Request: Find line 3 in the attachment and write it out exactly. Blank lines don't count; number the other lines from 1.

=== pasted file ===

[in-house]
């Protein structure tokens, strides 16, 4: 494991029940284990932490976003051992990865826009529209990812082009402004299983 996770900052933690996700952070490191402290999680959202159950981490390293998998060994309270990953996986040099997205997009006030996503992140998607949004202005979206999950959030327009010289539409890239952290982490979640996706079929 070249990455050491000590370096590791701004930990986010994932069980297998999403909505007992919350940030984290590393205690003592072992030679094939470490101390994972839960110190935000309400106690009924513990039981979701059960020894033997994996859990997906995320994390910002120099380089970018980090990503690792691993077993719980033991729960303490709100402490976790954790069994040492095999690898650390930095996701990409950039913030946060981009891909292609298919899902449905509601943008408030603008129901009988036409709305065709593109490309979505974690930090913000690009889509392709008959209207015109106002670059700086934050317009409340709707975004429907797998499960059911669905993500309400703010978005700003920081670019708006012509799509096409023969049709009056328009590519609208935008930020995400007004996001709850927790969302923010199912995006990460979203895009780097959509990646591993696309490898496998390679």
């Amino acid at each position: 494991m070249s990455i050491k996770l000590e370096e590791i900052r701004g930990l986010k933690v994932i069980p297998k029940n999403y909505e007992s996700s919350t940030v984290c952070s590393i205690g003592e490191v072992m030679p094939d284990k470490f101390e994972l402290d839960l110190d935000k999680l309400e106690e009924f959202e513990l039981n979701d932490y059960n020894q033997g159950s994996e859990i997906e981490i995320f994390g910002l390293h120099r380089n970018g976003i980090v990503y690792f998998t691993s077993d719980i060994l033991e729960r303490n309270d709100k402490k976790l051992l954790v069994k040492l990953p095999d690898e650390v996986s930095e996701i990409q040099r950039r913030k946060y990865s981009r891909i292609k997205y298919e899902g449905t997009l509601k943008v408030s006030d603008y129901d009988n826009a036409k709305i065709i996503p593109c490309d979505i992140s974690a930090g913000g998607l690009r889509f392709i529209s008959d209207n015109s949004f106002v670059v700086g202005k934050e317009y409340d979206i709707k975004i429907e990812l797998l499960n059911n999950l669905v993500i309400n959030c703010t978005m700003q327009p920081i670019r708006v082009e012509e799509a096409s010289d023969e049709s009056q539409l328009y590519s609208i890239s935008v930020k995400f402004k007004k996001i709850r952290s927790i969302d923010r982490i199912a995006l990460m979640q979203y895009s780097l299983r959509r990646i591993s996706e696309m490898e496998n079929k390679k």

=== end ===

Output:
């Amino acid at each position: 494991m070249s990455i050491k996770l000590e370096e590791i900052r701004g930990l986010k933690v994932i069980p297998k029940n999403y909505e007992s996700s919350t940030v984290c952070s590393i205690g003592e490191v072992m030679p094939d284990k470490f101390e994972l402290d839960l110190d935000k999680l309400e106690e009924f959202e513990l039981n979701d932490y059960n020894q033997g159950s994996e859990i997906e981490i995320f994390g910002l390293h120099r380089n970018g976003i980090v990503y690792f998998t691993s077993d719980i060994l033991e729960r303490n309270d709100k402490k976790l051992l954790v069994k040492l990953p095999d690898e650390v996986s930095e996701i990409q040099r950039r913030k946060y990865s981009r891909i292609k997205y298919e899902g449905t997009l509601k943008v408030s006030d603008y129901d009988n826009a036409k709305i065709i996503p593109c490309d979505i992140s974690a930090g913000g998607l690009r889509f392709i529209s008959d209207n015109s949004f106002v670059v700086g202005k934050e317009y409340d979206i709707k975004i429907e990812l797998l499960n059911n999950l669905v993500i309400n959030c703010t978005m700003q327009p920081i670019r708006v082009e012509e799509a096409s010289d023969e049709s009056q539409l328009y590519s609208i890239s935008v930020k995400f402004k007004k996001i709850r952290s927790i969302d923010r982490i199912a995006l990460m979640q979203y895009s780097l299983r959509r990646i591993s996706e696309m490898e496998n079929k390679k």